Spain has strengthened its security forces at its North African Melilla border after hundreds of people recently stormed the perimeter in one go.
The latest wave of immigrants was the biggest group of people trying to get into Spain over recent years.
On Tuesday and Wednesday Madrid sent 100 more police officers, raising the total at the point to 150, a source at the Interior Ministry said.
They also plan to reinforce the rapid response unit, increasing it by 20 more personnel, bringing the total to 80.
Immigrants from all over Africa – from countries such as Mali, Togo and the Ivory Coast – regularly attempt to cross the razor-wire fences of the Spanish exclaves Ceuta and Melilla, which are surrounded by Moroccan territory and sea.
The numbers of people searching for a better life in Europe via the land borders have multiplied as increased naval patrols discourage attempts to get to Europe by boat.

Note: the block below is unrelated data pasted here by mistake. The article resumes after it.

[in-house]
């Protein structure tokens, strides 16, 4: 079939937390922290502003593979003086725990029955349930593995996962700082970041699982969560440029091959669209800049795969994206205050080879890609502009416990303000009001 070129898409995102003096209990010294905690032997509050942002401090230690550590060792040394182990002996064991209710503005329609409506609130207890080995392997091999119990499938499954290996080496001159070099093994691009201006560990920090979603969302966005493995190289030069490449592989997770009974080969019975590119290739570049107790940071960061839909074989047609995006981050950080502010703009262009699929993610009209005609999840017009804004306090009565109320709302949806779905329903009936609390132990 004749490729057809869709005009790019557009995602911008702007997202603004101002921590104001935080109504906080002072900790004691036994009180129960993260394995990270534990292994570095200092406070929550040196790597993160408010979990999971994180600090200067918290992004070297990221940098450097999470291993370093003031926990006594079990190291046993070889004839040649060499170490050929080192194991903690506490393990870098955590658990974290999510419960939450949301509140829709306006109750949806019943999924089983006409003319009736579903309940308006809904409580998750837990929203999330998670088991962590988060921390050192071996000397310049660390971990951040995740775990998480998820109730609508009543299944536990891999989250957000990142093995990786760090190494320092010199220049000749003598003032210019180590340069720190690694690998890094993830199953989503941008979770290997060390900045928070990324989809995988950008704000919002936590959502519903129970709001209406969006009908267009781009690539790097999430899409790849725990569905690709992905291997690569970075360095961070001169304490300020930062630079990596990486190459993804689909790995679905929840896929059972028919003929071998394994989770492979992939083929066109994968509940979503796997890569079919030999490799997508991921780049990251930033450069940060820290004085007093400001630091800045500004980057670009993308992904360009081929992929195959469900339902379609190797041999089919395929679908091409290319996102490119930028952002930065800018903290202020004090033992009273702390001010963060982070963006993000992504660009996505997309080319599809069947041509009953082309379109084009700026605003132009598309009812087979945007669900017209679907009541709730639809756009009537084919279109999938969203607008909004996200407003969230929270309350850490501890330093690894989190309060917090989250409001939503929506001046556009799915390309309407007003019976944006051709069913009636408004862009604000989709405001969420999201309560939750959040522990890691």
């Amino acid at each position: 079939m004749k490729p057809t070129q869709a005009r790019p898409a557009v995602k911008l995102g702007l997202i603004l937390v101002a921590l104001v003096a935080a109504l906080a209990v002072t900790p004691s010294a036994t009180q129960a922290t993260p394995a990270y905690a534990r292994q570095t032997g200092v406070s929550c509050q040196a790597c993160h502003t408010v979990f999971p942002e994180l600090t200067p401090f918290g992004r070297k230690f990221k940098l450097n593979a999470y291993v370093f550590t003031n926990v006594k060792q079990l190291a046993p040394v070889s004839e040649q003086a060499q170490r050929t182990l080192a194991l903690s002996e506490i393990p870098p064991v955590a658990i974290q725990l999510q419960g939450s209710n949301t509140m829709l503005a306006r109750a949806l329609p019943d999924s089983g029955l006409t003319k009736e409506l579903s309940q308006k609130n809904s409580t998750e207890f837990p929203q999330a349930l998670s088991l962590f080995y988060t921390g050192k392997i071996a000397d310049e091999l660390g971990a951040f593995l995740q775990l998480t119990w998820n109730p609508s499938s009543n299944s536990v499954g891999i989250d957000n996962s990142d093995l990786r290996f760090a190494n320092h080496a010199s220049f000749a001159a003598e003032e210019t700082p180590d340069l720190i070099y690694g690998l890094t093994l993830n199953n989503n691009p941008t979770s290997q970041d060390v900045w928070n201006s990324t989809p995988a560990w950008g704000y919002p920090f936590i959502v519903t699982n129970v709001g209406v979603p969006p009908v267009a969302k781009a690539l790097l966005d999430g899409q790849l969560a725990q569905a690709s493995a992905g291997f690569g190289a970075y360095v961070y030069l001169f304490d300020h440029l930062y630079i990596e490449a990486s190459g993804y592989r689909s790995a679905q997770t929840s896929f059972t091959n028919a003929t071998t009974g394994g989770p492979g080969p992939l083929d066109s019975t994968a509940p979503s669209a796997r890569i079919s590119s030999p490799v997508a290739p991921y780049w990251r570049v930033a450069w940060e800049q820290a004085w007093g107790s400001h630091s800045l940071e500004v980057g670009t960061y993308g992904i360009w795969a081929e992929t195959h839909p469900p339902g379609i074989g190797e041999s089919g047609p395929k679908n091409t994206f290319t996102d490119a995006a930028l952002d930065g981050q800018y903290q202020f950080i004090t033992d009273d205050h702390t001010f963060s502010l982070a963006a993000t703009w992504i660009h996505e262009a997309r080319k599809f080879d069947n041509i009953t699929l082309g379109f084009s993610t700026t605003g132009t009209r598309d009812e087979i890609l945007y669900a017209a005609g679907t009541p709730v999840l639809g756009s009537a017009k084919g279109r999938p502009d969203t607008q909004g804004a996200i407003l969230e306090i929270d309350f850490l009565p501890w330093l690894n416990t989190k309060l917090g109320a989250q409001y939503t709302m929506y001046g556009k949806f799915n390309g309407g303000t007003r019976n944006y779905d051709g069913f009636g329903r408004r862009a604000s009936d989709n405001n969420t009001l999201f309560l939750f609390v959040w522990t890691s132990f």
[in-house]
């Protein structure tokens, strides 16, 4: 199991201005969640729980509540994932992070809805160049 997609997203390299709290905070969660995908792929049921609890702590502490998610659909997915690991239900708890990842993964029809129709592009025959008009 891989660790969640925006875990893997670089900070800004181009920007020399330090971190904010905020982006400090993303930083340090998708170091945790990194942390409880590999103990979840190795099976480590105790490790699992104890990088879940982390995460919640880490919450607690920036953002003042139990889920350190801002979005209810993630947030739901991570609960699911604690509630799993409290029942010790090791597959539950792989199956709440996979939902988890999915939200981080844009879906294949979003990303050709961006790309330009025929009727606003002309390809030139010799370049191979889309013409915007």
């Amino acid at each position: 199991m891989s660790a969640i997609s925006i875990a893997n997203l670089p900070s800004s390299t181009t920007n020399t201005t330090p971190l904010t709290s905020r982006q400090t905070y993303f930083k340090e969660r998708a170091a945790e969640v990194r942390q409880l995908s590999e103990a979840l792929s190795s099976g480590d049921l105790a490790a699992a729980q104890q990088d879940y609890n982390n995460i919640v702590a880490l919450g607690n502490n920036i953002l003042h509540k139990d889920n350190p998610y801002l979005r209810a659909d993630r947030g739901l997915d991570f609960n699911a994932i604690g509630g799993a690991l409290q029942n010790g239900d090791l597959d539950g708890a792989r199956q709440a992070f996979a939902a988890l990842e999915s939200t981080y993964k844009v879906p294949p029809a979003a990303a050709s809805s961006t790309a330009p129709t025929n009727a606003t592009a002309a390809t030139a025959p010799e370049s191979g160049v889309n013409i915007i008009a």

Reportedly, just over 1,000 people breached the 12-kilometre-long fences around Melilla in the whole of 2013.
This year has already seen a rise though, as more than 1,600 have broken through the border since the beginning of 2014.
Once they have reached Melilla or Ceuta the immigrants are fed and given clothes and somewhere to sleep in specially-equipped centres. It is here that the individuals are processed.
These centres are hugely overburdened at the moment though, with more than double the capacity being housed there.
Many of the individuals end up in continental Spain and either stay in the country or move on to other places in Europe.
Last month, the EU asked Spain to explain why police had fired rubber bullets when a group of African migrants tried to swim to Ceuta. Fifteen of the group drowned.
The problem is ongoing and, at the moment, there is no solution in sight.